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Elaboration on matrix operations.

  1. Jul 21, 2010 #1
    Hi everybody,

    I'm currently studying matrices on an algebra 2 level. The problem is that right now the book is just teaching what to do and how to do it, but it's not telling why it has to be done that way (for instance: matrix multiplication, determinants and matrix inversion). Basically, it's not teaching the theory behind it.
    My question is:
    Is it possible to already learn the theory behind matrices at an algebra 2 level.
    If so, is there a book or a website you can refer me too.

    Thanks in advance,

    Shawn Garsed
     
  2. jcsd
  3. Jul 21, 2010 #2

    arildno

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    but it's not telling why it has to be done that way (for instance: matrix multiplication, determinants and matrix inversion). "

    Here, you must not confuse two levels:

    1. THE LEVEL OF DEFINITIONS
    What operations you can "do" with a matrix or two, are infinite:
    You may add them termwise, you might switch a few terms between them, or any other creative measure.

    That we choose to <i>define</i> some operations, is, largely, arbitrary.

    2. ON BASIS OF DEFINITIONS, WHAT CAN THE OPERATION "DO"?
    Now, for example, with matrix multiplication, as defined in 1, we may PROVE a variety of properties.
    For example, if A, B, C are matrices we generally have (as long as we can multiply two of them):
    A*(B*C)=(A*B)*C
    That is, matrix "multiplication" is an <i>associative</i> operation.

    Furthermore, given a matrix sum operation as elementwise addition (only possible if the matrices are of equal size!), we also have <i>distributivity</i> of matrix "multiplication:
    A*(B+C)=A*B+A*C

    On basis that we can PROVE these properties to hold, given our definition of matrix "multiplication" it is, indeed, defensible to attach the label "multiplication" to that operation, since those properties are, generally, present for "normal" multiplication of single numbers.

    Note, however, that in general, matrix multiplication is NOT commutative, i.e we generally do NOT have the identity A*B=B*A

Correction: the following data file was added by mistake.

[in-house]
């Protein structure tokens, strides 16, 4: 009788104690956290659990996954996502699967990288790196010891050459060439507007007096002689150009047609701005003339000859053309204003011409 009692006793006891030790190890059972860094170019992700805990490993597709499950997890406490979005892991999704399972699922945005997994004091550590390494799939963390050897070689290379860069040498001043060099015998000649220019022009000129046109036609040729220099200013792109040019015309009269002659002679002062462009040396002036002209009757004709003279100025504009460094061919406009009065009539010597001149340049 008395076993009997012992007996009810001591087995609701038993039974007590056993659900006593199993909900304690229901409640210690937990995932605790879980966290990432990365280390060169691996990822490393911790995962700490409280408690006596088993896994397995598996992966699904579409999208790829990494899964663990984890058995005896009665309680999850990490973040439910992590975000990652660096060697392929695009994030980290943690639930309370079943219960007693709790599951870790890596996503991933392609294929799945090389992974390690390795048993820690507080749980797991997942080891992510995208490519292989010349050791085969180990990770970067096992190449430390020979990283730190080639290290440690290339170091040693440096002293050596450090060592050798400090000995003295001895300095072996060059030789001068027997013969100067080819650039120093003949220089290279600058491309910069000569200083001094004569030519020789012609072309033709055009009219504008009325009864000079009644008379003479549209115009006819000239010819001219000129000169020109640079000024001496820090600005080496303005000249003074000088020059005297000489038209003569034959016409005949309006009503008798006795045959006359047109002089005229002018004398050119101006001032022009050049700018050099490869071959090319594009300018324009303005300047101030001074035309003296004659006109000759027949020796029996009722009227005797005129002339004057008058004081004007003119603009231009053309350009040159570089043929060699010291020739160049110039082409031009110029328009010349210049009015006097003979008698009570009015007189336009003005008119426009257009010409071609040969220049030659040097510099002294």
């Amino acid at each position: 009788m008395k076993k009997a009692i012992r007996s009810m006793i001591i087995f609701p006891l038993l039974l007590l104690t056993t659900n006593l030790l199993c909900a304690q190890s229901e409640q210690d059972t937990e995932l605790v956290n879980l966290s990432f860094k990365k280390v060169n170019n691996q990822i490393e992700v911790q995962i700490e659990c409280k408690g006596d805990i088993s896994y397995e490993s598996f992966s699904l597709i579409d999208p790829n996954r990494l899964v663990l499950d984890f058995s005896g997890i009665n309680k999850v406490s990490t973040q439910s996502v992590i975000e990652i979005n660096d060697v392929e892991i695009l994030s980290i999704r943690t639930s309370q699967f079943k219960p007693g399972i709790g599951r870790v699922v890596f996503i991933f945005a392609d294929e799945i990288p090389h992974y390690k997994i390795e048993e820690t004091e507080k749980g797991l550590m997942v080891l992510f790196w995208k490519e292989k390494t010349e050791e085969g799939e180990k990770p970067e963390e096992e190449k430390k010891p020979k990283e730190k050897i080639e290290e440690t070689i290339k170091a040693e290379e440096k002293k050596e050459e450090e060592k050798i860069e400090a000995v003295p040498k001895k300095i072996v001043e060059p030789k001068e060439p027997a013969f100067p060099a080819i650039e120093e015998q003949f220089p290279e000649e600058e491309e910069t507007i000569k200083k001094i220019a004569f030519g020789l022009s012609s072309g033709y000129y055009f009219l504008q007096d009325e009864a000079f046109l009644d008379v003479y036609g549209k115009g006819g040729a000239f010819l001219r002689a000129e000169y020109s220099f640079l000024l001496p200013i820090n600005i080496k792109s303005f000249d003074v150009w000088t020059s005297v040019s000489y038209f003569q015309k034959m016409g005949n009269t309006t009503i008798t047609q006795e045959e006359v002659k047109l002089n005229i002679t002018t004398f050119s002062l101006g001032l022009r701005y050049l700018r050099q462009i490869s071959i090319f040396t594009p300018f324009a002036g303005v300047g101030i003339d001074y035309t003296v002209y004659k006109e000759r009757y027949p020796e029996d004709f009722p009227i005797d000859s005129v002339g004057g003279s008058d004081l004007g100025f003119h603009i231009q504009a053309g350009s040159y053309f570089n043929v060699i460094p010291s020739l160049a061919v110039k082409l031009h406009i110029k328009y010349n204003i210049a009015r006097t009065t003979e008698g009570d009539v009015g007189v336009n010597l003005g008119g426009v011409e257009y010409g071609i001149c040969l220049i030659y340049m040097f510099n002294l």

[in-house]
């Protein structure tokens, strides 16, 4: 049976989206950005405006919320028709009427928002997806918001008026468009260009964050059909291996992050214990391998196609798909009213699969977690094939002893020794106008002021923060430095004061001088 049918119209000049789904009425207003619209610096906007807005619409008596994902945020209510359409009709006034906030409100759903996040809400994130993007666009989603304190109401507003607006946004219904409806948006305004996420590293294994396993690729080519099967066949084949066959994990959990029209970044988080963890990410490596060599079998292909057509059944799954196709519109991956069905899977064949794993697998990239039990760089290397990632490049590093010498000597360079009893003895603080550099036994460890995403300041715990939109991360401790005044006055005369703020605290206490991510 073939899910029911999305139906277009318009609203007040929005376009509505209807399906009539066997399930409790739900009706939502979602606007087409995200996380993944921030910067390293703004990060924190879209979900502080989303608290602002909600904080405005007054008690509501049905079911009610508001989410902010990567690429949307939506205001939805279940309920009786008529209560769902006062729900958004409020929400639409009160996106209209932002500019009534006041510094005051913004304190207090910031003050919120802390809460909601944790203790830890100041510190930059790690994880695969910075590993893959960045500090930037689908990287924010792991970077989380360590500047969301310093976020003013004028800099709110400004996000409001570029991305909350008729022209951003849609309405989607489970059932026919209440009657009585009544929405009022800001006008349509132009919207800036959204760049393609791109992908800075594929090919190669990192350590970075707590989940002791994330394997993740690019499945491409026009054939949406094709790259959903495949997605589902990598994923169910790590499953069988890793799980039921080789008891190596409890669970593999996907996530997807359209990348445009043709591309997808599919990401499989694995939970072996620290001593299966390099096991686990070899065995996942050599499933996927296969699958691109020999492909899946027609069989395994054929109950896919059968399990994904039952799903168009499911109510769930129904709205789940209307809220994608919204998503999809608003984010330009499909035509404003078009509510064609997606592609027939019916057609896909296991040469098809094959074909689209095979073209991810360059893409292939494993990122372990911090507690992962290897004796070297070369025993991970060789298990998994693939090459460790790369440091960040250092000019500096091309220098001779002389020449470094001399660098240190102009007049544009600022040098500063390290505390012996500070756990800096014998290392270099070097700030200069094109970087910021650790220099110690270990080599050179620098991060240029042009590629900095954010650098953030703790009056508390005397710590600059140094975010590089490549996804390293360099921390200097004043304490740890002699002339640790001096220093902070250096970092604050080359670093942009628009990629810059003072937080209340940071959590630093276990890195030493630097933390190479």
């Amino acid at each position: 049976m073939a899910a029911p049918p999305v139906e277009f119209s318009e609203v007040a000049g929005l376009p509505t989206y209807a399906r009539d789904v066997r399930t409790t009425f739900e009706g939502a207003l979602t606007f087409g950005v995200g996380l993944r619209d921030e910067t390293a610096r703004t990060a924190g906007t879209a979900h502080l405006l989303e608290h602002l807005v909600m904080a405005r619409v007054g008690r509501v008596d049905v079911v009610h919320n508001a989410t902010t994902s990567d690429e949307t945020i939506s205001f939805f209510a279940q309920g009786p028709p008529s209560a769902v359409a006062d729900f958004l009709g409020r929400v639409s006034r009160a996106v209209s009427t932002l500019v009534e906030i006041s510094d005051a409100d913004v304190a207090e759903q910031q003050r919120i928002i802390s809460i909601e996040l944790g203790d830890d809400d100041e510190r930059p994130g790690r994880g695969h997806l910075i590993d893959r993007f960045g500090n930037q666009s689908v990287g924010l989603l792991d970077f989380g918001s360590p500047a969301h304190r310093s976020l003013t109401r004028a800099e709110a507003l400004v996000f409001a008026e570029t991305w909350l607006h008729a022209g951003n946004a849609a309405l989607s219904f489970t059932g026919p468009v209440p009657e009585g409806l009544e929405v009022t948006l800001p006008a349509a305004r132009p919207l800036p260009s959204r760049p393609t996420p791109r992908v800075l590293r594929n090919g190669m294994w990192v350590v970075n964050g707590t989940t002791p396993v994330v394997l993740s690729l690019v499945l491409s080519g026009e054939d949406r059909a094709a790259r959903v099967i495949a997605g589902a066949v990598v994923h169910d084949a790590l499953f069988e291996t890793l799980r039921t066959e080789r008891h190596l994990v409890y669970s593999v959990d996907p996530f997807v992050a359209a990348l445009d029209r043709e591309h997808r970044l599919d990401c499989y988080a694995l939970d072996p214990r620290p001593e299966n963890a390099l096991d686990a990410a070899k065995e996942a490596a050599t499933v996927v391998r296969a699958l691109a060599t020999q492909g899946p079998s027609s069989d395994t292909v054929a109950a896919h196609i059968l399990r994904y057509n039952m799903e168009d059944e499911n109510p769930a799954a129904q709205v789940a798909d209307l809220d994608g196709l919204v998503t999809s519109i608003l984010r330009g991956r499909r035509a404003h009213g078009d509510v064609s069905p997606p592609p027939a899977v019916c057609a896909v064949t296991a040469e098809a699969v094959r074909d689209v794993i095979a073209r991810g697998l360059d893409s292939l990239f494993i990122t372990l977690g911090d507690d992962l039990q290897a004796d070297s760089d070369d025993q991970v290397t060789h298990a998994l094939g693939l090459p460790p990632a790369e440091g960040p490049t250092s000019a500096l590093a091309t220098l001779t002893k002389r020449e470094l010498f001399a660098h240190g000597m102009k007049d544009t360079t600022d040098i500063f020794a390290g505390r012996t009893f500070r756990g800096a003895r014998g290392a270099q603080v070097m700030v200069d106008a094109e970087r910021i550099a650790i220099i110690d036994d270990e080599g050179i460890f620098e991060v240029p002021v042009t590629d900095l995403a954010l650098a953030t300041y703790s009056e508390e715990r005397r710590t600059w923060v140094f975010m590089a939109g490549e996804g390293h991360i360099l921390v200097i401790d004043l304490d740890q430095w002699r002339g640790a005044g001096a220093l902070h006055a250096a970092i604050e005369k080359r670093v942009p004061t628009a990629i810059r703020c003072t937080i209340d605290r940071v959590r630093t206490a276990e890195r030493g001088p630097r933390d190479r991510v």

In fact, one of the sides might not even be a permitted operation!


    On understanding the difference between definitions, that are largely arbitrary, and <i>hence</i>, there being no deeper "why"-answer to them, you can focus on those "why"-answers that ARE deep, namely the proofs of the various properties the operations in question generate.
     
  4. Jul 21, 2010 #3
    Let me give you an example regarding matrix inversion from the book.

    It says, in order to get the inverse from a matrix, you have to do this:

    The inverse of matrix
    [a b]=
    [c d]

    [ d -b]*1/(ad-bc)
    [-c a]

    It just gives me that formula and that's it, it doesn't say anything about how it's derived.

    Hope that clears up my question.
     
    Last edited: Jul 21, 2010
  5. Jul 21, 2010 #4

    Mark44

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    Here's a start to the "why" for this matrix inverse formula.
    Given a matrix A that is invertible (has an inverse A-1) it must be true that AA-1 = I, where I is the identity matrix of the same order as A. (It must also be true that A-1A = I.)

    Using your 2 x 2 matrix, and assuming the constants a, b, c, and d are known, form the matrix equation below.
    [tex]\left[ \begin{array} {cc} a & b \\ c & d\end{array}\right]\left[ \begin{array} {cc} e & f \\ g & h\end{array}\right] = \left[ \begin{array} {cc} 1 & 0 \\ 0 & 1\end{array}\right][/tex]
    Expanding the matrix product on the left yields four equations in the four unknowns e, f, g, and h. Solving for those unknowns gives the coefficients of the inverse matrix.
     
  6. Jul 21, 2010 #5

    arildno

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    Okay!

    Well, think of it this way:

    You are to find a 2*2 matrix which is the general inverse of an arbitrary matrix, with elements (a,b,c,d).

    Thus, you have 4 unknown quantities to find, namely those of the inverse, call them (x,y,z,w).

    Now: